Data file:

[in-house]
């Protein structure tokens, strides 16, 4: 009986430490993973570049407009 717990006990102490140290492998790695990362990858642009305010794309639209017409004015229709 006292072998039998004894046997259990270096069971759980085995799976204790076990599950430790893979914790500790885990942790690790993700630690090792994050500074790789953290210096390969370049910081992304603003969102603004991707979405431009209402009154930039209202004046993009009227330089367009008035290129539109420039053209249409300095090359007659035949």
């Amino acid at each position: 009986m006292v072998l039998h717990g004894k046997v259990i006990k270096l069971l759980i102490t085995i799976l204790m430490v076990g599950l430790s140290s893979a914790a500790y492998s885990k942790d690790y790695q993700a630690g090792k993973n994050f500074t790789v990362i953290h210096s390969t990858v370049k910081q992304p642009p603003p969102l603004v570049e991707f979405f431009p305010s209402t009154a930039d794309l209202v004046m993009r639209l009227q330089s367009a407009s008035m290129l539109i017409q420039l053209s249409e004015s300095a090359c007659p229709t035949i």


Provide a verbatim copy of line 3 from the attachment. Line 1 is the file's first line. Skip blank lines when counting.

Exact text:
């Amino acid at each position: 009986m006292v072998l039998h717990g004894k046997v259990i006990k270096l069971l759980i102490t085995i799976l204790m430490v076990g599950l430790s140290s893979a914790a500790y492998s885990k942790d690790y790695q993700a630690g090792k993973n994050f500074t790789v990362i953290h210096s390969t990858v370049k910081q992304p642009p603003p969102l603004v570049e991707f979405f431009p305010s209402t009154a930039d794309l209202v004046m993009r639209l009227q330089s367009a407009s008035m290129l539109i017409q420039l053209s249409e004015s300095a090359c007659p229709t035949i």